Lose Revenue of 00,000: State of Maryland Will Lose That Amount If Anti-Racing Measure Becomes a Law, Daily Racing Form, 1922-03-02


view raw text

| , I i ; i | j I | ■ ■ 1 [ • I " • :* 1 ■ ■ J I ■ J * - * 4 J ? LOSE REVENUE OF 00,000 State of Maryland Will Lose That Amount if Anti-Racing Measure Becomes a Law. BALTIMORE. Mil.. March 1.— Governor Bitchie must consider new budget problems since th* passage through the second readiug of the house Ike bill to abolish betting at the Maryland race tracks. Granting that the bill passes the third reading aud then is passed by the senate, the state will lose about 00,000. Some slicing will have to be done on the appropriations, which werr figured on the lmsis of the state receiving its revenue from racing. The tax rate is down to % 30 cent ley. but this will be increased with the passage of the anti-betting bill. The attitude of the opponents of the bill is one of the chief topics of conversation among follower* of the sport. None connected with the various? racing associations has opposed it openly. It is intimated that they figure on taking a chance oo some other method of operation after the Burke law has been repealed aud rhe new law put Into effect. On the other hand, they may stand up aud fight in the senate. It is believed that proponents of the anti-bettiu«r bill contemplate more drastic action. Flushed with their initial success, it would not be at all snr- prising if they tried to stop the giving of priz. s for hor-e racing. They realize that if they kilt the pari mutuel wagering the tnn-ks may frf t- operate under the oral or stakeholder systems. Not a little surprised at the ease with which th«. |/roponents of the anti-race track betting bill pin their measure across in the house, some of the uplifters in the senate began askiug fheiu»elve«- today whether or not the bill accomplishes what its friends believe it will. Would the bill eliminate the bookmaking syndicate which does business outside the racing area? And if not. would it not be well to strike at the very root of what thiy term the gambling evil by prohibiting all raolny in the state except such as is tolerated at county fairs. These quest ions are to the fore. It is therefore more than probable that when the anti-race track bill comes to the senate itf passage through the house being conceded, am amendment will be offered substituting auotheu bill not unlike that introduced in the seuate two yean- ago. limiting racing to county fairs, and then only while the fair is iu progress. Such a meusut* would undoubtedly meet the strenuous opposition of racing devotees who do not want the sport eit- tlrely killed, while those hack of it insist that If race" track gambling is to be stopped the handbook as well as pari-muluels must be put ont of bnsi- UCS5,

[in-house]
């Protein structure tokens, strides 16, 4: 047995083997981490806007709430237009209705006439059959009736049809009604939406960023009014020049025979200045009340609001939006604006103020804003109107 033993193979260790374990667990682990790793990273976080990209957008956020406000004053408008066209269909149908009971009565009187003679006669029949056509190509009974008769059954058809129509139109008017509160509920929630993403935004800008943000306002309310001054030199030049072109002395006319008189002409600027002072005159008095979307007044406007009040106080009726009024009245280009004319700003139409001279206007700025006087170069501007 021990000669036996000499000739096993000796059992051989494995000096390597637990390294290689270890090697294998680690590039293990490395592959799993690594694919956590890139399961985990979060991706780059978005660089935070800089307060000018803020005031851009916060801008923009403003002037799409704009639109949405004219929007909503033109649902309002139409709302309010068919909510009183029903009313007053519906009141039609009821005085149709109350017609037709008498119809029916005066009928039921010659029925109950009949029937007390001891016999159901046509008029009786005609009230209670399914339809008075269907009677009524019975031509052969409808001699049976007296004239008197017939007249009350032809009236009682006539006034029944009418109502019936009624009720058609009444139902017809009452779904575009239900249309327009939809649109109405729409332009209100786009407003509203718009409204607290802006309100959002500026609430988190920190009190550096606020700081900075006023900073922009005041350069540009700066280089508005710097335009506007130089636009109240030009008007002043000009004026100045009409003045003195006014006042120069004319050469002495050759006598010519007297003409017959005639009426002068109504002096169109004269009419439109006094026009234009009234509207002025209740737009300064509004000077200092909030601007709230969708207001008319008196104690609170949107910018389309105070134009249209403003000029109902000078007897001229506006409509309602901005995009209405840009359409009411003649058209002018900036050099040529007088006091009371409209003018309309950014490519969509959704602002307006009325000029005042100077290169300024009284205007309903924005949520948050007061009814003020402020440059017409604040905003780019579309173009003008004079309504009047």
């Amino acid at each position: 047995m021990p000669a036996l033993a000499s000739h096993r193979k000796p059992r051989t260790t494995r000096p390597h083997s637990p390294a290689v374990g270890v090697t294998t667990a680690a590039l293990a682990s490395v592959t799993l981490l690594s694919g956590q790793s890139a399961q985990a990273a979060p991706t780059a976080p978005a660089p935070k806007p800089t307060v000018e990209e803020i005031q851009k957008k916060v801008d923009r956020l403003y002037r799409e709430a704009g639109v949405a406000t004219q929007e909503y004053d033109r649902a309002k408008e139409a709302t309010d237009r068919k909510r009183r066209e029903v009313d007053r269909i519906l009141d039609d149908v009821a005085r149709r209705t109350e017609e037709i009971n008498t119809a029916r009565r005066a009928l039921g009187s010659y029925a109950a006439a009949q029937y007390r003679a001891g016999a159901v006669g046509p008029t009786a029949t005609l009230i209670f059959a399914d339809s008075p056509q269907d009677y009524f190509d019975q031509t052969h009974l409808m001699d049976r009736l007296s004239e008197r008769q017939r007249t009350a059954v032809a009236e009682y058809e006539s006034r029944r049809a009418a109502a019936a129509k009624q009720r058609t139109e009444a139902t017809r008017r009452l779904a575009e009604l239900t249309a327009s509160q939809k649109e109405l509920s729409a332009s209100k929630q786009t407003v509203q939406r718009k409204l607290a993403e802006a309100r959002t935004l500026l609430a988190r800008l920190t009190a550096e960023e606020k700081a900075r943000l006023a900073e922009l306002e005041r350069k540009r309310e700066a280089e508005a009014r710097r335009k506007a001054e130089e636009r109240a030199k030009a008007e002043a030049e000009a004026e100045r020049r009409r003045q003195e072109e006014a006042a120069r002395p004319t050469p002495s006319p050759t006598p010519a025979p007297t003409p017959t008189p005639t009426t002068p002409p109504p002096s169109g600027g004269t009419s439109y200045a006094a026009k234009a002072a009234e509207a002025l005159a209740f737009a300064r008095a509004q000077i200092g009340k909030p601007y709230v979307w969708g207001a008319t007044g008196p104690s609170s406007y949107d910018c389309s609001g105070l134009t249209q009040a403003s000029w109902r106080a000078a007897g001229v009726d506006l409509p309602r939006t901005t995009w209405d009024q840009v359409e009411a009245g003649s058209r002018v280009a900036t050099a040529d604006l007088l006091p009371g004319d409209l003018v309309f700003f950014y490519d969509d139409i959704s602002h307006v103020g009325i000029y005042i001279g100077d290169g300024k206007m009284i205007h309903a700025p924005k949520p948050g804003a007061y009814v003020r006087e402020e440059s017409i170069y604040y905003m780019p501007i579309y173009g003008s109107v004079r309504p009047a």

Persistent Link: https://drf.uky.edu/catalog/1920s/drf1922030201/drf1922030201_1_7
Local Identifier: drf1922030201_1_7
Library of Congress Record: https://lccn.loc.gov/unk82075800